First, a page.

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Fear Factor

I've kind of become a woman obsessed -- obsessed with labor and all of the fear, anticipation, and unpredictability that it entails. Pretty much the only thing I can think about lately is the fact that it's coming soon (I'm due March 17th), it could happen at any time, and I can't know ahead of time how it will all unfold.

I constantly wonder things like: How will I first feel it (contractions, water breaking, back pain)? When will I be able to tell that I'm in labor (will the pain be obvious or start slowly)? Will my labor be long or short? Will my husband and I remember the pain-coping techniques and positions we learned, and will he be able to stay awake through the whole thing? Will I be able to handle the pain or will I decide to go for the epidural after all? Will there, heaven forbid, be any complications or will things go relatively smoothly? What time will it start (middle of the night when my husband is with me or during the day when we're not together)?

I can barely think about the part after childbirth because that part involves a whole other set of overwhelming questions: How will I know what to do with the baby? Will I be able to breastfeed at first? How will I know what clothes to put her in? Will I be able to soothe her? I could really delve into all of those issues and more, but for the sake of my sanity -- or maybe because I simply can't get past the major roadblock in my head of the idea of labor -- I'm not allowing myself to think about that TOO much. I've got to focus on the first task at hand.

To that end, I've been watching every birth DVD and reading every birth book I can get my hands on (and since I work at Parenting, believe me, I can get my hands on a lot of birth DVDs and books!). Sometimes I find watching these things or reading about labor and birth to be stressful -- I mean, I really did learn all of this stuff in my childbirth classes and too much of this can make my head spin. So in those instances, I shut off the DVD or put the book down. Other times, though, I find it very reassuring -- kind of like a refresher of what I've already learned, and I often pick up a few new tips, or learn how to think about some aspect of labor in another helpful way. Granted, my reaction often depends on my mood and the book. That's also how I respond to hearing other people's birth stories. For instance, if I'm in the mood to listen and the person isn't telling me about her horrendous 72-hour labor, then often, I enjoy hearing the story and it makes me feel more comfortable about the range of birth experiences. My mom's birth stories, for example, about my brother and me (she didn't have an epidural for either birth and found that Lamaze and my dad got her through well), are also hugely calming. On the other hand, if I'm freaking out about birth at that moment, then usually no matter what anyone tells me, I don't want to hear it.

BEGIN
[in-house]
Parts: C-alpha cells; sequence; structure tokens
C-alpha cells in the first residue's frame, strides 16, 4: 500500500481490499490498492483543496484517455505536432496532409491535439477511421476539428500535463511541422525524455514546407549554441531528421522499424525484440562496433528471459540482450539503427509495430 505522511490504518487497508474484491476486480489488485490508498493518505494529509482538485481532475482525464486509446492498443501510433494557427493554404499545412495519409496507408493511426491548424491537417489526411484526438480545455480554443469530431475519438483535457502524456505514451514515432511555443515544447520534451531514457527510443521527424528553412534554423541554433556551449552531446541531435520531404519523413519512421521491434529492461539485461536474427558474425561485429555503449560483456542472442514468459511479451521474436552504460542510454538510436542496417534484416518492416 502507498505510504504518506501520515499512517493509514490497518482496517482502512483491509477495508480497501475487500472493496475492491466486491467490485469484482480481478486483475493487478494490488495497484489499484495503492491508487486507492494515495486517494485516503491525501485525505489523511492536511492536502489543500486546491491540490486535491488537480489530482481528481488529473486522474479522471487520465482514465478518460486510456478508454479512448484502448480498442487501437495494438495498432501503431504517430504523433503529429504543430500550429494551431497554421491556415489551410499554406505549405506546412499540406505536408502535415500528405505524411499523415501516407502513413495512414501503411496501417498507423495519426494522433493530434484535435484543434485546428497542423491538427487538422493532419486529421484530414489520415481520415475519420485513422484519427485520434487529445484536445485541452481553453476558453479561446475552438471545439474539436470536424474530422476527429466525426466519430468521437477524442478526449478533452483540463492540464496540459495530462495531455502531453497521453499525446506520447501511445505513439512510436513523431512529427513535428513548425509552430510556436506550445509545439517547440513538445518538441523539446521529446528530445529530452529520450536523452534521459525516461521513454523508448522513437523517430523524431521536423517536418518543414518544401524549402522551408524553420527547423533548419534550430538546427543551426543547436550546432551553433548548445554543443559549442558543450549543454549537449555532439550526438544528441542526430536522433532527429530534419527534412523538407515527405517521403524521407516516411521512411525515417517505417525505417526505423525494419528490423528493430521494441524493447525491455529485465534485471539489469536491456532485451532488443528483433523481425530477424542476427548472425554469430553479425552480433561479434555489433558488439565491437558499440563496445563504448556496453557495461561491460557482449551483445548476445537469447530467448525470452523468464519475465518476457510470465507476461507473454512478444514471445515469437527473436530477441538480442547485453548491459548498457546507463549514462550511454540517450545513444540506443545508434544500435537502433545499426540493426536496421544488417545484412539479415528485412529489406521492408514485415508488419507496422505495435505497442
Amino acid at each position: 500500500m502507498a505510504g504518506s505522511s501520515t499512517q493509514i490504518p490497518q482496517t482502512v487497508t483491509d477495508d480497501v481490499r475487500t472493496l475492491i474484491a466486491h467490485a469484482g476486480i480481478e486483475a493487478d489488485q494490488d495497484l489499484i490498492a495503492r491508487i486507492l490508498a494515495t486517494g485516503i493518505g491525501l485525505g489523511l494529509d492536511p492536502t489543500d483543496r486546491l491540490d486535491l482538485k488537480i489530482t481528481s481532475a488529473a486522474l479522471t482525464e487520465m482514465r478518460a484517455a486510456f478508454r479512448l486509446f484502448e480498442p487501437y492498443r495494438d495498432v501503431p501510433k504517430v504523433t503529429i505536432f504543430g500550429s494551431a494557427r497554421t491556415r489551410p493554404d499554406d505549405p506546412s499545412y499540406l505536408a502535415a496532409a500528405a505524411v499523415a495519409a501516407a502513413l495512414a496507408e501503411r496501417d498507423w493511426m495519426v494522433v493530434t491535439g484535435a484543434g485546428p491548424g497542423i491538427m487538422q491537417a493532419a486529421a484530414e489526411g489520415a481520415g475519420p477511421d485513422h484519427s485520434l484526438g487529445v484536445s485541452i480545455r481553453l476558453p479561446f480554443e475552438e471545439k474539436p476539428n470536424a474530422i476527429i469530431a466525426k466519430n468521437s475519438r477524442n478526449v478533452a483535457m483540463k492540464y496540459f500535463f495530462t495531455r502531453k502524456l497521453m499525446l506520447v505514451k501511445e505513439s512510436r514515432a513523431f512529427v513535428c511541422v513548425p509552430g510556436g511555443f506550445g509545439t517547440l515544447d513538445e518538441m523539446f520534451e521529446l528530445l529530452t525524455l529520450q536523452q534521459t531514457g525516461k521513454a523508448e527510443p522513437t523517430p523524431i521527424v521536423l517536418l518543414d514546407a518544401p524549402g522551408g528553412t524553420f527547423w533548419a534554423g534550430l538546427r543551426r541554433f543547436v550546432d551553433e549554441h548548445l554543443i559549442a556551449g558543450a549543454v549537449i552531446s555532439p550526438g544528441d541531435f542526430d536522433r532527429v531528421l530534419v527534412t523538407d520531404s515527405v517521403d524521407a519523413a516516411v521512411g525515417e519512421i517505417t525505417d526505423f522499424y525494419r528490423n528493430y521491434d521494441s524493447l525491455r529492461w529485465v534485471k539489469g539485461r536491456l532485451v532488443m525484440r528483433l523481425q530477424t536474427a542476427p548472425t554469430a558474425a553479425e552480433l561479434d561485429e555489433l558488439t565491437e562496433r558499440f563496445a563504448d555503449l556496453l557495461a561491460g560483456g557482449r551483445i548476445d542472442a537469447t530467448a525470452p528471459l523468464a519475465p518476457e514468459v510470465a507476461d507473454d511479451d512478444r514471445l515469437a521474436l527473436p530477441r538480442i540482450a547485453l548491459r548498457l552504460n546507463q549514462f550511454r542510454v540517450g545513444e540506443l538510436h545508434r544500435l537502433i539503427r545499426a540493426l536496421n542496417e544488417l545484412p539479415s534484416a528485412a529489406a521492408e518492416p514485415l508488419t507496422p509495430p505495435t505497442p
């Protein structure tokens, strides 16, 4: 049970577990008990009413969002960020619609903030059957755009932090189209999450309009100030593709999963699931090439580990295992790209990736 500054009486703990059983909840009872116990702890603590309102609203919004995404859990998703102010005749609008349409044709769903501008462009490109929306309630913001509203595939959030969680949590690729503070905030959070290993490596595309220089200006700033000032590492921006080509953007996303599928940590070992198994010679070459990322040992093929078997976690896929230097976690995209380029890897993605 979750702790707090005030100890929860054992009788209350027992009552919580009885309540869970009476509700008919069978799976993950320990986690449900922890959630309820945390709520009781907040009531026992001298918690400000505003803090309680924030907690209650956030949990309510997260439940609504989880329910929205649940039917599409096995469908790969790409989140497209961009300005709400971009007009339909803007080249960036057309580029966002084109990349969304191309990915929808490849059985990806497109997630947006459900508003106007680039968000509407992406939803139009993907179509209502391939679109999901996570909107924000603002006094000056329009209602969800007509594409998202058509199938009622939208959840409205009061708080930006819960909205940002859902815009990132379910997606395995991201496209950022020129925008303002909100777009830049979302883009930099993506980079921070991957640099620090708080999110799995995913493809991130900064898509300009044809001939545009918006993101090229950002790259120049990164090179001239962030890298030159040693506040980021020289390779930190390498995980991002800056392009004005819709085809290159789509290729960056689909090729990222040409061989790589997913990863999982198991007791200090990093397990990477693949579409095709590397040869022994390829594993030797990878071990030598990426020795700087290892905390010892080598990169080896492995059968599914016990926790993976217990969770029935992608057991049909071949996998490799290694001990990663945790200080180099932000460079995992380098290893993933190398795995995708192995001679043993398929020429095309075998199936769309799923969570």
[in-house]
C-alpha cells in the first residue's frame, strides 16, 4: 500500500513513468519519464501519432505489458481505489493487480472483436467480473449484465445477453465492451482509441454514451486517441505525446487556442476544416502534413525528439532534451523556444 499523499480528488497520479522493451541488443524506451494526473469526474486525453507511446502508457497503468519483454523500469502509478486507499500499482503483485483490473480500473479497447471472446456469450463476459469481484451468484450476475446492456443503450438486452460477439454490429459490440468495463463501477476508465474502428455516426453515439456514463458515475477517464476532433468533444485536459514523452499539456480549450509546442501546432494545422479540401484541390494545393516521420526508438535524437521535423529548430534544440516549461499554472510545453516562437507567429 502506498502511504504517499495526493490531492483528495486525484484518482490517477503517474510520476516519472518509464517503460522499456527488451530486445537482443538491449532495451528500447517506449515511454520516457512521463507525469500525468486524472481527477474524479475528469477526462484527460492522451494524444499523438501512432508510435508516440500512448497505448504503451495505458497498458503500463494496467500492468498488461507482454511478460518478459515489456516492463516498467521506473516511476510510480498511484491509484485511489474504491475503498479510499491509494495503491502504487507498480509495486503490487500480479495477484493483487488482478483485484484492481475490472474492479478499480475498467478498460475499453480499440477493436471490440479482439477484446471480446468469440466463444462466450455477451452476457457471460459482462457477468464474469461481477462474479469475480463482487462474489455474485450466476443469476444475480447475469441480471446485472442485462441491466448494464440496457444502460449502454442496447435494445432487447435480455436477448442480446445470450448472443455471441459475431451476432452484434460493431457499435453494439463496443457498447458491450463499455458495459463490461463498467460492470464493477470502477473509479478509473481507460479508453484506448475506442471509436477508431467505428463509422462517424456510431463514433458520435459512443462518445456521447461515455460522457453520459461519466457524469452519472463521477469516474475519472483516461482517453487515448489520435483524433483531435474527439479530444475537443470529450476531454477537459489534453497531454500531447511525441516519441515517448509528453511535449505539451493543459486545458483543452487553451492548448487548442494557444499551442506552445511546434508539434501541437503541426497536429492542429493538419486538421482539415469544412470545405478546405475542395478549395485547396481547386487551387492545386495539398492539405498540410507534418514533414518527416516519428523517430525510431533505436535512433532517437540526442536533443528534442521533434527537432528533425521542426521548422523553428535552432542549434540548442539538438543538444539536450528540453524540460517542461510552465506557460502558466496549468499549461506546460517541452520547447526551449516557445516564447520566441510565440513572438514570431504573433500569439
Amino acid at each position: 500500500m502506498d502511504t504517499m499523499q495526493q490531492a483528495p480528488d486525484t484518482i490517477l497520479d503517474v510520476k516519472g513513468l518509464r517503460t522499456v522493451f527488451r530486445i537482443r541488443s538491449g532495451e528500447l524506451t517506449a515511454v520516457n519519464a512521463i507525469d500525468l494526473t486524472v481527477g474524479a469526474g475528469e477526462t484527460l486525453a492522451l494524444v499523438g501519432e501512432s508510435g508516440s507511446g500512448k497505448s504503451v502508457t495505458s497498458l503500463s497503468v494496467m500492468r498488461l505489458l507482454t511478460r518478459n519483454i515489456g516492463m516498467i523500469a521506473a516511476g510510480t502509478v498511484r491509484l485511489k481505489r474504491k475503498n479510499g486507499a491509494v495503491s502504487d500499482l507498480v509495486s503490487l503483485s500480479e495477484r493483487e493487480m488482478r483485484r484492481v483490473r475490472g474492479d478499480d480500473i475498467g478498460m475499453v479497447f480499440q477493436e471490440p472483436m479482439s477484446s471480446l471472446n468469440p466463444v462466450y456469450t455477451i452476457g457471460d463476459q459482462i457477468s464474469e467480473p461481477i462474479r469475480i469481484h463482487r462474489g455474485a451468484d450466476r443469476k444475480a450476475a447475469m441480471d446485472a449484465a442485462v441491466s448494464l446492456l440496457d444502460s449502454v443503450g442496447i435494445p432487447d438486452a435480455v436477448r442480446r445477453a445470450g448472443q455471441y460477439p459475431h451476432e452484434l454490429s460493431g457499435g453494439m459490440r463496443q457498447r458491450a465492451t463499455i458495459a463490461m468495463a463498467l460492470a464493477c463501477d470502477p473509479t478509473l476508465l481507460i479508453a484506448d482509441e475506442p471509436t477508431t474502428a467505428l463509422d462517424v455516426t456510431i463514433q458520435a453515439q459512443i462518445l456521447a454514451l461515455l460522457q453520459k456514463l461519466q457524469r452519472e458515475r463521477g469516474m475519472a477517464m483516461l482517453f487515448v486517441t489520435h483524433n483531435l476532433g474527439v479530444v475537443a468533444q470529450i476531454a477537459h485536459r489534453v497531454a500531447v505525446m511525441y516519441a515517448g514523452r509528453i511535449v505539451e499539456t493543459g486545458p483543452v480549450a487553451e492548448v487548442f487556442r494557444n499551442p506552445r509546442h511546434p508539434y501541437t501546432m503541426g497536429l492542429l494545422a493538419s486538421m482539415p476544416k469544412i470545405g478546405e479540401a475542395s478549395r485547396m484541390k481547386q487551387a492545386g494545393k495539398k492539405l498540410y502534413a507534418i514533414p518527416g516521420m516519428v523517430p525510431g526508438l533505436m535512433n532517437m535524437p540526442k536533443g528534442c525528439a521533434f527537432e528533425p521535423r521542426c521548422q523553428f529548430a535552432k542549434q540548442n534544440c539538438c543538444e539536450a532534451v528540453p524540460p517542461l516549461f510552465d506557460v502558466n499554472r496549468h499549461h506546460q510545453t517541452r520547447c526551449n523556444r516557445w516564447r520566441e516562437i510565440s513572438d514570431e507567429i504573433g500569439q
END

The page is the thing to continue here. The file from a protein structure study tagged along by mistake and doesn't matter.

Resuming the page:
As for the books, one of the most reassuring ones I've read is The Birth Book: Everything you need to know to have a safe and satisfying birth by Dr. Bill Sears (one of our contributing writers) and his wife, Martha Sears. Dr. Sears kindly sent me this book, and I found it so empowering, reassuring, and helpful, that I practically read the whole thing in one night. He and his wife support unmedicated births, which is what I'm planning should everything go smoothly. One of the things I found remarkable about the book was that because Martha gave birth to seven children, she was really able to get past the fear involved in the process -- after so many births, it wasn't the great unknown for her. While obviously this will be my first birth and it will feel unknown no matter what I do to prepare now, what they wrote made me feel I could incorporate a little bit of their attitude into my own experience. I hope so, anyway.

Another book my husband and I have found very helpful is The Birth Partner: A complete guide to childbirth for dads, doulas, and all other labor companions by Penny Simkin. It's a great one for your partner to read since it may really help him understand what you're going through and how best he can be there for you.

Still, no matter how calm I'm able to feel at times (which I know is the best state for me to be in now and during labor) I can't seem to avoid my moments of panic. Fortunately, I've just started my maternity leave so I can try to settle into this next phase emotionally and physically while resting on my couch or continuing to prep the nursery. As I do these things, I also keep reminding myself that no matter what happens during labor and childbirth, all that's ultimately important is that my baby and I are healthy in the end. When I think about that, it really does tend to wipe away my fears about labor and doubts about myself. So, I'm going to keep my eye on that beautiful end goal -- the reason I began all of this nine months ago.

One other thing that I never expected to be reassuring but oddly ended up offering profound perspective? The Pisces horoscope (what my baby's sign will be if she's born before March 21st) I read in the paper on Friday as I was on my way to work my last day before maternity leave. Here's what it said:

"Push forward with your plans, don't wait a moment longer. You don't have to have every detail worked out. Leave room for miracles."

So regardless of what I have and haven't worked out, I'll be here waiting -- and ready to push -- for my little miracle.